US tells UN climate conference: ‘We continue to be a leader’ on clean energy

US tells UN climate conference: ‘We continue to be a leader’ on clean energy
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A State Department official on Thursday called the United States a “leader” on clean energy issues and told United Nations delegates the U.S. is still committed to global climate work, despite President Trump’s opposition to the Paris climate agreement.

“Although [Trump] has indicated that the United States intends to withdraw at the earliest opportunity, we remain open to the possibility of rejoining at a later date under terms more favorable to the American people,” Judith Garber, an acting assistant secretary of State, said at a plenary session of the Bonn, Germany, climate talks.

Garber said the U.S. is committed to “universal access to affordable and reliable energy” and that it would support “a balanced approach to climate mitigation, economic development, and energy security that takes into consideration the realities of the global energy mix.”


Garber did not speak about the threat climate change poses to her country, a subject for many of the officials speaking before the U.N. conference this week.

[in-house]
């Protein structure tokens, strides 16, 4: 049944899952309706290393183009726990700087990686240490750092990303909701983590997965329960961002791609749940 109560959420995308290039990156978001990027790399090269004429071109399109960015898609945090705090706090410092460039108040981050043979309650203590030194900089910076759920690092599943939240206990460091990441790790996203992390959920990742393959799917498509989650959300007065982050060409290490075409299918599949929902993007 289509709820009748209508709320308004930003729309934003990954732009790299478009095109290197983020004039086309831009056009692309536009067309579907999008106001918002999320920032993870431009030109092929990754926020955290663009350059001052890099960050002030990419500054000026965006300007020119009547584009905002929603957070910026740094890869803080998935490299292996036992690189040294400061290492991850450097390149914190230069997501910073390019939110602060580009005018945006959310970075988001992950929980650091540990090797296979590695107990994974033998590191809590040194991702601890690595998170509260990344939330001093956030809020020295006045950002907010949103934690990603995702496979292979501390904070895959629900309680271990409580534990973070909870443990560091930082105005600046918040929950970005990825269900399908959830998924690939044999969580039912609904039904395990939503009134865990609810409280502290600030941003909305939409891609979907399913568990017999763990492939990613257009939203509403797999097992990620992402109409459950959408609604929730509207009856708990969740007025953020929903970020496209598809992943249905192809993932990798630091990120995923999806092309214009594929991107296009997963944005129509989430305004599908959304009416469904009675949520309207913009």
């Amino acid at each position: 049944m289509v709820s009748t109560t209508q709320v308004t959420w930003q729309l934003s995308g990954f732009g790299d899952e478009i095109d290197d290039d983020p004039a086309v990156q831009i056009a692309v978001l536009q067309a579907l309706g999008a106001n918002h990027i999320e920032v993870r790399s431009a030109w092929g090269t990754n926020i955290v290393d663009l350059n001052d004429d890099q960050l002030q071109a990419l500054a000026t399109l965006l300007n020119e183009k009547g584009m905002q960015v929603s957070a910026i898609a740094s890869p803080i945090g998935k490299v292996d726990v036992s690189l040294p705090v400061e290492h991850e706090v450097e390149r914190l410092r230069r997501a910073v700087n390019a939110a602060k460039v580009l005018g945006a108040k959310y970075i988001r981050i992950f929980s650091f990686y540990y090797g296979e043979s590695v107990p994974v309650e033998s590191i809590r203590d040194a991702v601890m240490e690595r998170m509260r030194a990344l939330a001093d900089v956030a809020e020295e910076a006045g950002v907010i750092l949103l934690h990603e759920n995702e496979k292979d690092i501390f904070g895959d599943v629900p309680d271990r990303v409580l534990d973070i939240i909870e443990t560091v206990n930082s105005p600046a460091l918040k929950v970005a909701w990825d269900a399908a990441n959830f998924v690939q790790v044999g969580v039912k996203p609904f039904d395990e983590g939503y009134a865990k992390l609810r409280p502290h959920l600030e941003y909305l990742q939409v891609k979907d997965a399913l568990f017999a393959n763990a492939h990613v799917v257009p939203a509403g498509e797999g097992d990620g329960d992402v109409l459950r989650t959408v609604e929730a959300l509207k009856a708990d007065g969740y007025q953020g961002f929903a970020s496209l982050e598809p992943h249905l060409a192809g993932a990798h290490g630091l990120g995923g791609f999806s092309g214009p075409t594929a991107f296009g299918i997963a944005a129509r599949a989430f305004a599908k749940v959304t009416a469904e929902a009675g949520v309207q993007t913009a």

Instead, she emphasized the United States' work on clean energy and carbon emissions reduction. She also highlighted the way the U.S. has worked with other nations on clean energy issues, including through technological research and deployment in Africa and the Caribbean.

“Irrespective of our views on the Paris Agreement, the United States will continue to be a leader in clean energy and innovation, and we understand the need for transforming energy systems," she said.

Garber’s statement comes near the end of the United Nation's annual climate summit, the first held since Trump said this summer he would pull the U.S. out of the landmark Paris climate agreement.

After Syria signed on to the accord earlier this month, the U.S. became the only nation not supporting it.

The U.S. has emphasized its support for nuclear power and emissions curbs for fossil fuel energy at the conference, while a group of Democrats has told delegates there is still support for the Paris agreement in the United States outside the Trump administration.